LONDON — Pro-, anti-immigration campaigner Nigel Farage stepped back into front-line British politics on Monday, announcing he will take the helm of the right-wing party Reform U.K. and run for Parliament in the upcoming General Election.

Farage said he’ll run in the seaside town of Clacton-on-Sea in his eighth attempt to win a seat in the House of Commons. The announcement came just days after Farage said he would not be a candidate because it was more important to support his ally Donald Trump in the U.S. presidential election in November.

While Farage stands a chance of getting elected on July 4, he acknowledged that his larger goal is to lead the “real” opposition to a Labour Party government if the governing Conservative Party loses, as many expect.

Farage said he wanted to lead a “political revolt … a turning of our backs on the political status quo.”

He’s aiming to repeat the populist political pressure that pushed for, and then won, on taking the U.K. out of the European Union.

“I can’t turn my back on those millions of people who followed me, believed in me,” Farage said. “I’ve changed my mind because I can’t let down millions of people.”

Farage also said he would take over as leader of Reform, successor to the Brexit Party. That role has been held since Reform was founded by Richard Tice, with Farage serving as honorary president.

Prime Minister Boris Johnson’s center-right Conservatives, who have been in office for 14 years, are battling a widespread sense that voters want change. On July 4, voters across the U.K. will elect lawmakers to fill all 650 seats in the House of Commons. The leader of the party that can command a Commons majority — either alone or in coalition — will become prime minister.

The favorite is Labour Party leader Keir Starmer, who pledged Monday to keep the U.K.’s nuclear weapons as he seeks to dispel criticisms that his center-left party is soft on defense.

His campaign is centered on his claim to have transformed the party since he replaced Jeremy Corbyn, a longtime opponent of nuclear weapons and critic of NATO, as Labour leader in 2020.

“My commitment to the nuclear deterrent is absolute,” Starmer said Monday during a campaign appearance at a military museum in Bury, northwest England.

“Nobody who aspires to be prime minister would set out the circumstances in which it would be used. That would be irresponsible, but it is there as part of a vital part of our defense, so of course we would have to be prepared to use it,” he said.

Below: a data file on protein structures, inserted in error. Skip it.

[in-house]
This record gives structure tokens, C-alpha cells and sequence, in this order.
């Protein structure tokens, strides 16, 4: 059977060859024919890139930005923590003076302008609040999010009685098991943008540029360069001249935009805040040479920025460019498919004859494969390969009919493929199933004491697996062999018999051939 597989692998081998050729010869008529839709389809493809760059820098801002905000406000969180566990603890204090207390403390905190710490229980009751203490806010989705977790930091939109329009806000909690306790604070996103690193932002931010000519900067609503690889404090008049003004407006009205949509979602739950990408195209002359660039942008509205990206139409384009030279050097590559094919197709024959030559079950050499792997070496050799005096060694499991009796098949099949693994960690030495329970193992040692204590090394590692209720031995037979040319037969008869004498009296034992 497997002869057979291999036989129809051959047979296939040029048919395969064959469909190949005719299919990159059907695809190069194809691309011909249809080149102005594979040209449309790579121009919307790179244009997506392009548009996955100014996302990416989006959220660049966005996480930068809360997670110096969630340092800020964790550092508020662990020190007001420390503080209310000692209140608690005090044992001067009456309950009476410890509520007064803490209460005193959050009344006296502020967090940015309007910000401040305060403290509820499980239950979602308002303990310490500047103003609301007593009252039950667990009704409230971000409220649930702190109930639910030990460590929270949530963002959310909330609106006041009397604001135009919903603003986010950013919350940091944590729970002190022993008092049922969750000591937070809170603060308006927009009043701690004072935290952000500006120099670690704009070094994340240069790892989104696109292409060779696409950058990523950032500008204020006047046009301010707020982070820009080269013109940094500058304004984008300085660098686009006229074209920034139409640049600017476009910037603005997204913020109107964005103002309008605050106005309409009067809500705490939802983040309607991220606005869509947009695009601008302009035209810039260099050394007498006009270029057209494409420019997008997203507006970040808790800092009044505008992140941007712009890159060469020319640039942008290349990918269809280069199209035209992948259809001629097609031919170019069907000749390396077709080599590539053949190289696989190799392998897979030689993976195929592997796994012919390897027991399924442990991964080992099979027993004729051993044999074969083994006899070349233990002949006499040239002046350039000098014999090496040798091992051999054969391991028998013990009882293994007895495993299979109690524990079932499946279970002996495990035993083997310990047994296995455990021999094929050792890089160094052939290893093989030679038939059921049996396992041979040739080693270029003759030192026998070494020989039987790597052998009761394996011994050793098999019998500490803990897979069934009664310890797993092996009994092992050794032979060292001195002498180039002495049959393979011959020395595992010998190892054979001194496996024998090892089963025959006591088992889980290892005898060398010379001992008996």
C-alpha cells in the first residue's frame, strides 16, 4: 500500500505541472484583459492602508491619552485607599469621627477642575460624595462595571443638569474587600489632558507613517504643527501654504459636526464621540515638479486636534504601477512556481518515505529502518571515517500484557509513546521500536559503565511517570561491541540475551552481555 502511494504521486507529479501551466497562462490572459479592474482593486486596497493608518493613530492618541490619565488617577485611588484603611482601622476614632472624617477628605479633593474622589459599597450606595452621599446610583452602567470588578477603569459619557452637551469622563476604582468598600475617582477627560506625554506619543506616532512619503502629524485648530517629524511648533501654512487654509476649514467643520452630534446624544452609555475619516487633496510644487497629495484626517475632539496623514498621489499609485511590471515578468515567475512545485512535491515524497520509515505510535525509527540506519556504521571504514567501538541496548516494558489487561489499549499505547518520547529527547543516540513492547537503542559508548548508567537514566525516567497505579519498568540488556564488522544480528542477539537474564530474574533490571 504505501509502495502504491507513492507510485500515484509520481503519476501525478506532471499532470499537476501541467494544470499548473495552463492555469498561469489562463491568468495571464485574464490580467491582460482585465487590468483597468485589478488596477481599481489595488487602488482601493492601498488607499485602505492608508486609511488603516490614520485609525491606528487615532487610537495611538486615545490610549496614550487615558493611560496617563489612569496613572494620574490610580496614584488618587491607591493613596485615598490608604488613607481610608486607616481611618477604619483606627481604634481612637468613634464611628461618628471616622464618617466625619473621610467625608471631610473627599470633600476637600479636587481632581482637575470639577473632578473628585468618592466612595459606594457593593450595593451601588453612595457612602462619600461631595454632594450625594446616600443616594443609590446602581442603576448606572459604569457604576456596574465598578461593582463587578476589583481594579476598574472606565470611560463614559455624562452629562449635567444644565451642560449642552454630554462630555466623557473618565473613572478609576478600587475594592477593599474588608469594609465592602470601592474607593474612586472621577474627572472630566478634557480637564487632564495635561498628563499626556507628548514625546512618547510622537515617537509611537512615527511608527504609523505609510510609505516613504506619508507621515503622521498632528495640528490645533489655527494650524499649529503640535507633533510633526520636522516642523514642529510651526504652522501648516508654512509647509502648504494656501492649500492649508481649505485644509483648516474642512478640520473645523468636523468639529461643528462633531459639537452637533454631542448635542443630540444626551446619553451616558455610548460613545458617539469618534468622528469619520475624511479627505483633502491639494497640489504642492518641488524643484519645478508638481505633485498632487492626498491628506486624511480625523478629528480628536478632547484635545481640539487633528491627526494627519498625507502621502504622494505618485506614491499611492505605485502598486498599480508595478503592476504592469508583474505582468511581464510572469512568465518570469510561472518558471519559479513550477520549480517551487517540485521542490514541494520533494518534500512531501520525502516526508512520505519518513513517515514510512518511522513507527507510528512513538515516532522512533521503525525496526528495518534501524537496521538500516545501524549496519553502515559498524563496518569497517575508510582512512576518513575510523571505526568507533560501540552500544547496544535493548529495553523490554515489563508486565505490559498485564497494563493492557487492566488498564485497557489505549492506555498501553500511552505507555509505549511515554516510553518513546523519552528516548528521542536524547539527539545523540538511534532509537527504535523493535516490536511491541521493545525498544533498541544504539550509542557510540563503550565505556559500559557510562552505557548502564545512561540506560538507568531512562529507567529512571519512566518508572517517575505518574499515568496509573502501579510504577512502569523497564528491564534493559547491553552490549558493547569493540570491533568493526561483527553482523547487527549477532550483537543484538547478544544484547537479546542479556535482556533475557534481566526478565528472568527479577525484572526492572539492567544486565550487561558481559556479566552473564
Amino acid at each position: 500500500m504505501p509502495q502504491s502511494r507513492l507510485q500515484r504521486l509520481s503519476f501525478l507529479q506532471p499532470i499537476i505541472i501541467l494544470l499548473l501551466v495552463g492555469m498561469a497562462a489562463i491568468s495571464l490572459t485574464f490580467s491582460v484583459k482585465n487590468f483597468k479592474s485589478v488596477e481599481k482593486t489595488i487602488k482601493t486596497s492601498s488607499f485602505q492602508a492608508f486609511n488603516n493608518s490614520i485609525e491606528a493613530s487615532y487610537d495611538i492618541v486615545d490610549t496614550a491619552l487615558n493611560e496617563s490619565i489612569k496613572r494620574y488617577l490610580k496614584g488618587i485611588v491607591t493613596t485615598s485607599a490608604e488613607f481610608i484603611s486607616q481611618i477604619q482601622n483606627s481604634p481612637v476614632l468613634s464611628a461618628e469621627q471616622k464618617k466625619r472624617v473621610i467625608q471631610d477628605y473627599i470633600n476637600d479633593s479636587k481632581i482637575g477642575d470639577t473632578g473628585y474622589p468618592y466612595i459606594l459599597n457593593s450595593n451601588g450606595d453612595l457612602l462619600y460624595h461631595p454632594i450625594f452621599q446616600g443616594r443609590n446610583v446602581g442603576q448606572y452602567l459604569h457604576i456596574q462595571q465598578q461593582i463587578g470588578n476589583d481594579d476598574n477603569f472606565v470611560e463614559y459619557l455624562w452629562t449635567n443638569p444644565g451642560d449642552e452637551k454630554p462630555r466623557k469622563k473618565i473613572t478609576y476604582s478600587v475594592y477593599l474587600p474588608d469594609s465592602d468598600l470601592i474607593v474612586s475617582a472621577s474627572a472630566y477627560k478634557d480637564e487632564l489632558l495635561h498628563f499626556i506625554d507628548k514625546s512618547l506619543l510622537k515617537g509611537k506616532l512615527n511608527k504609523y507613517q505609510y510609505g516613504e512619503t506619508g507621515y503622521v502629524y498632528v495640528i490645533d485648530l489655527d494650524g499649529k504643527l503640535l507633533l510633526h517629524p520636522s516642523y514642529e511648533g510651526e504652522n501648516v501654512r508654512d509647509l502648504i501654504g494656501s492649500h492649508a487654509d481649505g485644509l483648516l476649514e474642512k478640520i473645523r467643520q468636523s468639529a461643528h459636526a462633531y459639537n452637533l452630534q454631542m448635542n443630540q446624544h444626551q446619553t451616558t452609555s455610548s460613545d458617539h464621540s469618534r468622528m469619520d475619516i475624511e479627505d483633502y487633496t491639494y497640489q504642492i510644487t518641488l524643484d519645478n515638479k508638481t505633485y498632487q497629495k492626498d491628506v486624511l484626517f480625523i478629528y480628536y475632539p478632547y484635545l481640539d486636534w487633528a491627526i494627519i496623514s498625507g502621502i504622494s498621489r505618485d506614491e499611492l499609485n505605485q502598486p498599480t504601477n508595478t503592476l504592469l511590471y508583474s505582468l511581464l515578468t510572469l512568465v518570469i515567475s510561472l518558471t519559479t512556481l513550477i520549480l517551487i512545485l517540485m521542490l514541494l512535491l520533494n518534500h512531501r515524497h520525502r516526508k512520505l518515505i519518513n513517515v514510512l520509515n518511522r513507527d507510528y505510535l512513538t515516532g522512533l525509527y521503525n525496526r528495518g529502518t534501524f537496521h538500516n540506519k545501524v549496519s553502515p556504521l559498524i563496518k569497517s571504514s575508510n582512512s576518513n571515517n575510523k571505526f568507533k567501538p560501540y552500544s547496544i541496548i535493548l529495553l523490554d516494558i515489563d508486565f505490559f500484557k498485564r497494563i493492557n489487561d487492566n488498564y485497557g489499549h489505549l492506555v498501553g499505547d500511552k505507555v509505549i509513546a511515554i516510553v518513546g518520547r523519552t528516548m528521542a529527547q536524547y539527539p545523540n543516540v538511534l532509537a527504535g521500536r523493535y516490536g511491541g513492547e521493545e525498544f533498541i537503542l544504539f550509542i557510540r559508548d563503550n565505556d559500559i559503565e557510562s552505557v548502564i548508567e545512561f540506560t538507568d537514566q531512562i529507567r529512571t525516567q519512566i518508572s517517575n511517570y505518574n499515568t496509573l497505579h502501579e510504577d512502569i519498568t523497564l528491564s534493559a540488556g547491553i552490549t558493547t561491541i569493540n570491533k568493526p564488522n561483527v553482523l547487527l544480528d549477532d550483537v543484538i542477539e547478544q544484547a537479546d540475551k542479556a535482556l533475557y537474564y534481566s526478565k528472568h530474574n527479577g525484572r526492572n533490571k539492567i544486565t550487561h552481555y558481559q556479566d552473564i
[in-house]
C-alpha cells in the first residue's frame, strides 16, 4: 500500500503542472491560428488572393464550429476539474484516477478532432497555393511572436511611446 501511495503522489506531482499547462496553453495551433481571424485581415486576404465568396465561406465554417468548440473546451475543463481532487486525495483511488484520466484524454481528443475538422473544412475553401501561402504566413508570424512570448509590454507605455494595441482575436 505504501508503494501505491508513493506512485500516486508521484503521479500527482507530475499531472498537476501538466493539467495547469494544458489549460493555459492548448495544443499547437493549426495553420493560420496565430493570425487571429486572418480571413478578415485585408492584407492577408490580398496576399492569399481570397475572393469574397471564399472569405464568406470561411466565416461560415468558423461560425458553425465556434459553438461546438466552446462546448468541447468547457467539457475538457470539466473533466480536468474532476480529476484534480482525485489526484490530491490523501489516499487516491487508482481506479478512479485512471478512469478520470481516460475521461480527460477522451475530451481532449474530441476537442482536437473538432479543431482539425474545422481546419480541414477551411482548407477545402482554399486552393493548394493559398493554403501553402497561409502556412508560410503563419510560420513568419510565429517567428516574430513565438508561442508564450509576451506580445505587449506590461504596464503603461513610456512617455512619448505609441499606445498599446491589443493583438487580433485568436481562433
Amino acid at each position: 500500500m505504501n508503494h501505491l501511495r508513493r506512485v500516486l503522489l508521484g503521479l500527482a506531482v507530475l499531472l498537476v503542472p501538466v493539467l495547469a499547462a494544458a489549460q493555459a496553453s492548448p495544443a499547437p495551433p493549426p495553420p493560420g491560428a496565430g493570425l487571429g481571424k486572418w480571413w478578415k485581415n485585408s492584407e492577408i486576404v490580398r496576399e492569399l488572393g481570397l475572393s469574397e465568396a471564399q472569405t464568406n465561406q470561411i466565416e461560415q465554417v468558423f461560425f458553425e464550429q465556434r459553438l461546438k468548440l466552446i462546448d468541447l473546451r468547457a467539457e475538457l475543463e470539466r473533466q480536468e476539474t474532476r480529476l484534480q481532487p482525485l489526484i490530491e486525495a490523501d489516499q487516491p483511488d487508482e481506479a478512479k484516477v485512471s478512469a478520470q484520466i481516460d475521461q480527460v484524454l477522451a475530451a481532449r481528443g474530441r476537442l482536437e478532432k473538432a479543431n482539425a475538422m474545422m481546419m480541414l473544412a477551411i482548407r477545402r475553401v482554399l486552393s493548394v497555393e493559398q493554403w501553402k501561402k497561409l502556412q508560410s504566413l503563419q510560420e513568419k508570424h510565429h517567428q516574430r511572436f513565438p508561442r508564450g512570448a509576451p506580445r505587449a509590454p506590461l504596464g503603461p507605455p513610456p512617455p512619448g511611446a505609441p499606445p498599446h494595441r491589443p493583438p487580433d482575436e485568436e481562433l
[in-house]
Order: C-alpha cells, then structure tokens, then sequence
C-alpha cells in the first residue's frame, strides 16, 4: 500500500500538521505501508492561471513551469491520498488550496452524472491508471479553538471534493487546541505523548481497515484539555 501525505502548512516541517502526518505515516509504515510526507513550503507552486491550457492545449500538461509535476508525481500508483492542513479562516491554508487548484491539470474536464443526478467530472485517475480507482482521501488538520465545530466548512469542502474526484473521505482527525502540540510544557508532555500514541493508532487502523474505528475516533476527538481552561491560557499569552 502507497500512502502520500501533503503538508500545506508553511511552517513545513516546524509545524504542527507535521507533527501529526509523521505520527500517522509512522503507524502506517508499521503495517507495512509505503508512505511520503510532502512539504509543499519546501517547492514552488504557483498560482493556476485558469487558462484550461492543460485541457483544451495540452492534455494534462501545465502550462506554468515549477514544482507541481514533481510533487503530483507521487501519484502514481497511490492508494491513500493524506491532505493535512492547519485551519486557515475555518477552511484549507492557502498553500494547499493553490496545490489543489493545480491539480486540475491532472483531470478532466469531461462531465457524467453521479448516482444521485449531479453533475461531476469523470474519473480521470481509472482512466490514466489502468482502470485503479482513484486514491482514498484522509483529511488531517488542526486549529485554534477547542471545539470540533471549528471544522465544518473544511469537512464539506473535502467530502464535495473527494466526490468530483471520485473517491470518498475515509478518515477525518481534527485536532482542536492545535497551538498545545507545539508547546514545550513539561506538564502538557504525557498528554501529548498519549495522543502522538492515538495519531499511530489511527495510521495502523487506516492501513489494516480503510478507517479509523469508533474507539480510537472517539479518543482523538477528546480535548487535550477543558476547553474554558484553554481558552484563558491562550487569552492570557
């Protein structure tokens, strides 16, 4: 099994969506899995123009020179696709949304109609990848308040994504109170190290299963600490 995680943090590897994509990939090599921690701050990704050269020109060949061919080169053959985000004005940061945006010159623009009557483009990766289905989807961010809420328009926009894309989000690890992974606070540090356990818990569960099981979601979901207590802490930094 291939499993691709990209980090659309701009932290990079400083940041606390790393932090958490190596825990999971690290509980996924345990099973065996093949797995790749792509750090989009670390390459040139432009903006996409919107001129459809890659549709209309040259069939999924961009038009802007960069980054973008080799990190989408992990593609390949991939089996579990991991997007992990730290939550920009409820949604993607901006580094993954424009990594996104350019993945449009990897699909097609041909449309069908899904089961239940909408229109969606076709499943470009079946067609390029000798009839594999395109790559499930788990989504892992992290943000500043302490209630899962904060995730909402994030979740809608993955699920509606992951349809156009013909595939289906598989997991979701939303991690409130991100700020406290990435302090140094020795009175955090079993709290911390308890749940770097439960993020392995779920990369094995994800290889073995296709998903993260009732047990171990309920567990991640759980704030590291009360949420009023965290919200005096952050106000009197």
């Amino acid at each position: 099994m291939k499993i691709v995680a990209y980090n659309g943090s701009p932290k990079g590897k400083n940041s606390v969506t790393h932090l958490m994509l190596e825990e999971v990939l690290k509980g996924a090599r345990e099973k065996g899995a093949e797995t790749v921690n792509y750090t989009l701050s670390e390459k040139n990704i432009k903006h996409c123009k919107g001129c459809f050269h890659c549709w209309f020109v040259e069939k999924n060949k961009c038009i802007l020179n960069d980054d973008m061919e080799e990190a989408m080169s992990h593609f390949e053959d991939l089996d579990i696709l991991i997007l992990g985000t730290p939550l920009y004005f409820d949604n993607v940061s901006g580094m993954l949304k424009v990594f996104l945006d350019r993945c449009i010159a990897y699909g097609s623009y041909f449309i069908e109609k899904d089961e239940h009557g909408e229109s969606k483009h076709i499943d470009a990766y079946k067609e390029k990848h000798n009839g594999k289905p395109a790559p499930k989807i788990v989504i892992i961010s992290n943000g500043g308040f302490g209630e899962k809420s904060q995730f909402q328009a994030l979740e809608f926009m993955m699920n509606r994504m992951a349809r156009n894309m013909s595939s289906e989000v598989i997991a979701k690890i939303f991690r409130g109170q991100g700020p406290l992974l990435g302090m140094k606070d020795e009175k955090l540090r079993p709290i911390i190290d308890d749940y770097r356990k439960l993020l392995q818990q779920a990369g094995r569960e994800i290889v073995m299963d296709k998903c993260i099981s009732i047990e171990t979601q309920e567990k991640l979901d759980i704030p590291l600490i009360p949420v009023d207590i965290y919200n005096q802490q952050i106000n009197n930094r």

Britain has been a nuclear power since the 1950s, and both Labour and Conservative governments have consistently supported atomic weapons. Since the 1990s, Britain’s nuclear deterrent has consisted of four Royal Navy submarines armed with Trident missiles.

Starmer said a Labour government would build the four new nuclear submarines that the Conservatives have already committed to. He criticized the Conservatives for defense spending cuts that had given the U.K. “the smallest army since the time of Napoleon,” the French leader who fought Britain 200 years ago.

He said the world had entered “a new age of insecurity” and “national security is the most important issue of our times.”

The schism between pro- and anti-nuclear forces was long a fault-line in the Labour Party. It was Prime Minister Clement Attlee’s Labour government that developed the atomic bomb in the years following World War II, making Britain the world’s third nuclear-armed state after the United States and the Soviet Union.

Starmer said his entire top team shared his commitment to the nuclear arsenal, even though several members, including deputy leader Angela Rayner and foreign affairs spokesman David Lammy, voted against renewing Trident in 2016.

He also pledged that a Labour government would increase defense spending to 2.5% of Gross Domestic Product, though he has not set a deadline. Prime Minister Rishi Sunak says his Conservatives will meet the target by 2030.

Defense Secretary Grant Shapps said Starmer had delivered “another empty speech.”

“By refusing to commit to 2.5% defense spending by 2030 he has been unable to show the clear and bold leadership this country needs in uncertain times,” Shapps said.